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U.S.-Centam trade talks finish work in some areas

(Monday, Aug. 4, 2003 -- CropChoice news) -- Reuters, 08/01/03: WASHINGTON - U.S. and Central American trade negotiators said on Friday they essentially have finished work on two sections of a proposed free trade agreement, but difficult talks lie ahead.

"We feel very good about the outcome of this round," chief U.S. negotiator Regina Vargo said at a press conference in New Orleans, monitored by telephone. The two sides finished negotiations on customs and electronic commerce issues except for a final review, she said.

The proposed U.S.-Central American Free Trade Agreement (CAFTA) would phase out tariffs and boost investment ties between the United States and five Central American countries -- Costa Rica, El Salvador, Guatemala, Honduras and Nicaragua.

New Orleans hosted the sixth round of negotiations, which both sides still hope to finish by year end. Mayor Ray Nagin said his city would establish a CAFTA training institute to help "prepare for the changes we know CAFTA will bring."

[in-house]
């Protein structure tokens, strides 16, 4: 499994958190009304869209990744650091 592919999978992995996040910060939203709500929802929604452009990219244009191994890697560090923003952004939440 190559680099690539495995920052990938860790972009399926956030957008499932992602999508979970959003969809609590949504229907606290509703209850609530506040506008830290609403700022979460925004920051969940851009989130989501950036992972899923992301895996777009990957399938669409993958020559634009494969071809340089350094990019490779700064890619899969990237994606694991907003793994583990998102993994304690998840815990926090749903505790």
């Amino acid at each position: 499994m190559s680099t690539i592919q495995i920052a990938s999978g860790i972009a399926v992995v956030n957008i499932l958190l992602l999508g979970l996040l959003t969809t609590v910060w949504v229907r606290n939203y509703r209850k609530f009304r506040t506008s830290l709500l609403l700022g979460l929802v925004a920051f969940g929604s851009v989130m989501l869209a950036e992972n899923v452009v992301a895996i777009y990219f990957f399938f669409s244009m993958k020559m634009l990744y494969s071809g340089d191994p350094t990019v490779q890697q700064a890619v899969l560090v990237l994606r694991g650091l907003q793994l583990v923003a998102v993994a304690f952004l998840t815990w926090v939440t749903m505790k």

Many Central American farmers fear the proposed agreement will drive them out of business as agricultural tariffs are phased out. U.S. sugar farmers and textile producers also are worried about increased competition under the pact.

The two sides discussed "customized solutions" for dealing with sensitive goods during this week's talk, but did not formally exchange new market access offers, Vargo said.

The discussions will be more concrete at the next round of negotiations in Managua, Nicaragua, she said.

The latest round came as the Bush administration won congressional approval of new free trade agreements with Chile and Singapore by large bipartisan votes.

A number of Democrats who voted for those pacts have warned they would not support CAFTA unless it contains stronger labor and environmental provisions.

Vargo said the administration would consult "very closely" with Congress, but plans to model CAFTA labor and environmental provisions on the Chile and Singapore pacts.